Should You Consider an MBA?
(Continued from 1)
Job Experience Needed First
The key to success, according to experts, is getting
relevant job experience before beginning your MBA. According
to Storrie, An MBA can always be valuable, but
I believe at least a few years of experience is best,
and five or more is even better. Storrie explained
that students can relate more effectively if they have
already been exposed to similar situations and
can identify first-hand with the situations being discussed.
Brady said he uses an analogy of a carpenter when
advising students to get experience before getting their
MBA: If I give you a hammer, nails and wood, and
tell you to nail the wood together, even though you
have never done this in your life, you will probably
find a way to accomplish the instructions. If instead
I give you the instructions and have you go watch a
journey carpenter, you will see the carpenter reach
in the tool box, pull out a staple gun and nail the
An MBA is roughly a box of business tools. If
I give you the tools after you have some experience,
you will probably see practical applications and use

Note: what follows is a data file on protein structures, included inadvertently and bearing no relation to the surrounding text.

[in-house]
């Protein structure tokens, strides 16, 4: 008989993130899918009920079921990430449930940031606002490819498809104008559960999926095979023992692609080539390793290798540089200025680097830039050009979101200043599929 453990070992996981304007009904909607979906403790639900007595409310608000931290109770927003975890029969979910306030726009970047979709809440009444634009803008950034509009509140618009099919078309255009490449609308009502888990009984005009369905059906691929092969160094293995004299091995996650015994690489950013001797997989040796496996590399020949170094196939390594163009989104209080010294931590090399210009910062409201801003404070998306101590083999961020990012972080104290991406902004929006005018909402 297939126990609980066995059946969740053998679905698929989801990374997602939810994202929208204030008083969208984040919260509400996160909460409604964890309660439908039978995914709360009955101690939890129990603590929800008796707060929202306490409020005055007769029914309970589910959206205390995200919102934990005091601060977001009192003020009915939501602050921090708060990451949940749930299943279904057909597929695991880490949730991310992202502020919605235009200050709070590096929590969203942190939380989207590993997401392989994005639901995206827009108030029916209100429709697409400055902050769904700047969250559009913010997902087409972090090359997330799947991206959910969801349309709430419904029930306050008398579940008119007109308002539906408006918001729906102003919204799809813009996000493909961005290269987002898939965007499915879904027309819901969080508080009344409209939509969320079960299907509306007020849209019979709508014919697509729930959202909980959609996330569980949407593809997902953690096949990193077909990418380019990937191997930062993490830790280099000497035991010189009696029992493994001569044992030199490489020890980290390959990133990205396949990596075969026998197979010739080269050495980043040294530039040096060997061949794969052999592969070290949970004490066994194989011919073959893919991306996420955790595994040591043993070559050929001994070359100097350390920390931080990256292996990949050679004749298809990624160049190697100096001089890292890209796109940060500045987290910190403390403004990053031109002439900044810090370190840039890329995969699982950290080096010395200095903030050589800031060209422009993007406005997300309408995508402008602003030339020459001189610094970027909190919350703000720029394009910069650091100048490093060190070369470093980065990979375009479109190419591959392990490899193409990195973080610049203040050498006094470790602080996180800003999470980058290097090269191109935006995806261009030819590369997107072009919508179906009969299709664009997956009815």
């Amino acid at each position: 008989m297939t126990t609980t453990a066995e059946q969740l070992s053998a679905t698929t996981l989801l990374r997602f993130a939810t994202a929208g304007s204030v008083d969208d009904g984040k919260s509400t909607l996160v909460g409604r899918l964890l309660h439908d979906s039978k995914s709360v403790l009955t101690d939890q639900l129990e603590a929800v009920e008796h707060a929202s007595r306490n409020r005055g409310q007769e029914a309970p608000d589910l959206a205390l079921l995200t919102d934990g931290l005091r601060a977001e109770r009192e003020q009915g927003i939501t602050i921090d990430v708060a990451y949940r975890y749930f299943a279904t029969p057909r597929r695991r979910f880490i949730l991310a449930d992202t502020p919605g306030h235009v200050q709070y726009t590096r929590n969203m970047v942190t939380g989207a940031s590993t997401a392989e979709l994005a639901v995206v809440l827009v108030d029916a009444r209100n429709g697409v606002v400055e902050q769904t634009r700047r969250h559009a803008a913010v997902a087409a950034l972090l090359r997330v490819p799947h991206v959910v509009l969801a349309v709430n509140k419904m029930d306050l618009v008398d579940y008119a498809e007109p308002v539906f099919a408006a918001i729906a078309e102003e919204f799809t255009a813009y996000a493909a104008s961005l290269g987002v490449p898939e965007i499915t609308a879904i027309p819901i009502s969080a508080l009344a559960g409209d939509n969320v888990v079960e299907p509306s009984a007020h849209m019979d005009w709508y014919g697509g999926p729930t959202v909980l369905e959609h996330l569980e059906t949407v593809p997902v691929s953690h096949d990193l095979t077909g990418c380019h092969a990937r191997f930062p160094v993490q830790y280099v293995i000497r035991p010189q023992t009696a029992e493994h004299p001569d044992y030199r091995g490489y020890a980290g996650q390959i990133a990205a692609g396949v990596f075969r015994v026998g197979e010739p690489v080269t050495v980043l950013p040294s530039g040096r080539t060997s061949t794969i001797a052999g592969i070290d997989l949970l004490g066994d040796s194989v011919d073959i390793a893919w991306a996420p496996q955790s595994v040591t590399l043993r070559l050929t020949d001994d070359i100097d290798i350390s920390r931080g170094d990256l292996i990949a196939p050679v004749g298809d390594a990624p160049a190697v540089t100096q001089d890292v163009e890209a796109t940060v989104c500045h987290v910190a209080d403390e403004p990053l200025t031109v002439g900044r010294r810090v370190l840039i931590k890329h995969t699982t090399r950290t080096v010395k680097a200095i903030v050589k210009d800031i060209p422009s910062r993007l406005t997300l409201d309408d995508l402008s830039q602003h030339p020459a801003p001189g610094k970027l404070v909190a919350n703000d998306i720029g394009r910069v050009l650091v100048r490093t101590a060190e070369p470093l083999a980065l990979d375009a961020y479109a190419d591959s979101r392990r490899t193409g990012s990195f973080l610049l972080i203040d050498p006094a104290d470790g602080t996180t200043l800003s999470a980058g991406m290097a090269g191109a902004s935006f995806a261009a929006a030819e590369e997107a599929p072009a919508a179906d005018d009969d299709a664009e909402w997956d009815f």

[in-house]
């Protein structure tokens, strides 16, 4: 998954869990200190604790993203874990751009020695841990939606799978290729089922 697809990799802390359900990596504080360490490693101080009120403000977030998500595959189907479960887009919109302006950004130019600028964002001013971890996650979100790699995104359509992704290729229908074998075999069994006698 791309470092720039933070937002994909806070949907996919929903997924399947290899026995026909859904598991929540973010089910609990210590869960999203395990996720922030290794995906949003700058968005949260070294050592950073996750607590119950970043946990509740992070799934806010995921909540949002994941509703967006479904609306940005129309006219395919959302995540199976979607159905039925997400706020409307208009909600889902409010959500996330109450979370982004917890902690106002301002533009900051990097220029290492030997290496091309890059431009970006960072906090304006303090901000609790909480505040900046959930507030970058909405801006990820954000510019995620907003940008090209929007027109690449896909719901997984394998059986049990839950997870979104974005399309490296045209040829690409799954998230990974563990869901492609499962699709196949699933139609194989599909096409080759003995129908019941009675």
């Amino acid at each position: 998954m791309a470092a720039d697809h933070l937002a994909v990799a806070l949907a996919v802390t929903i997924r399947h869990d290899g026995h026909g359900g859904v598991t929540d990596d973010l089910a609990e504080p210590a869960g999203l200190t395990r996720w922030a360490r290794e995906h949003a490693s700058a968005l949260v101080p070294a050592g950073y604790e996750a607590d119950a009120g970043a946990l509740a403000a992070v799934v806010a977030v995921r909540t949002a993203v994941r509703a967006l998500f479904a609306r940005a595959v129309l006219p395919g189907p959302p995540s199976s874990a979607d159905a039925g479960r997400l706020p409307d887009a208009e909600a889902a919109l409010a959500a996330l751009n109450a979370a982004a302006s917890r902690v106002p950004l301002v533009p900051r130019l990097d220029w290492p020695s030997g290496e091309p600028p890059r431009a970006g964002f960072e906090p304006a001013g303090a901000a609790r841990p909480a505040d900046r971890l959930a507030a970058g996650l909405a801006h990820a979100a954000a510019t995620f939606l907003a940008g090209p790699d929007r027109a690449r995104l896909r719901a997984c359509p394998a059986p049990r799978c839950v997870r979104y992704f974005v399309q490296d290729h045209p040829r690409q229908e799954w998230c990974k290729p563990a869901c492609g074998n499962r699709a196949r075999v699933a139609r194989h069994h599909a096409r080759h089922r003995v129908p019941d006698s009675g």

more of the tools, explained Brady.
MBA Applications Dipped
Nagy said that the overwhelming reason that people
went back to business schools for an MBA in the 1990s
through early 2000 was to obtain the magic ticket
to help those stuck in business careers they did
not like move into more attractive careers.
But the color faded from this bloom after the
dot-com bust and post 911 and applications started to
dip, Nagy said, yet there was still an attractiveness
to the MBA, especially from a top school, that it could
help career changers. Nagy predicts that the MBA
will regain some of the attraction lost in recent years
because of the market rebound. Also, consulting firms
and I-banks are returning to his campus (the Fuqua
School of Business) in big numbers to
recruit students. Typically half of the hires in the
late nineties came from those two industries, Nagy explained.
According to the 2004 GMAC survey, improvement in
the economy has allowed more companies to hire new MBAs.
The number of recruiters unable to hire recent MBA graduates
dropped by half this year - from 23 percent in 2003
to 12 percent in 2004. Top jobs for hiring by recruiters
were finance, marketing and accounting - a continuing
trend from the previous year. A total of 1,300 recruiters
representing 1,004 companies participated in the GMAC
In another recent survey, the MBA
Career Services Council also concluded that the
job market is improving for MBA graduates. On-campus
recruiting has increased by 81 percent and a higher
percentage of 2004 graduates received at least one job
offer within 3 months of graduation. Ninety-three percent
of the 57 schools surveyed predicted that the 2004-5
job market would be even better than this past year.
Top industries for recruitment included finance and
Options for obtaining an MBA include full time and
part time traditional programs, evening programs, weekend
executive programs, and online
programs. Costs vary widely and some companies will
reimburse their employees tuition for MBA study.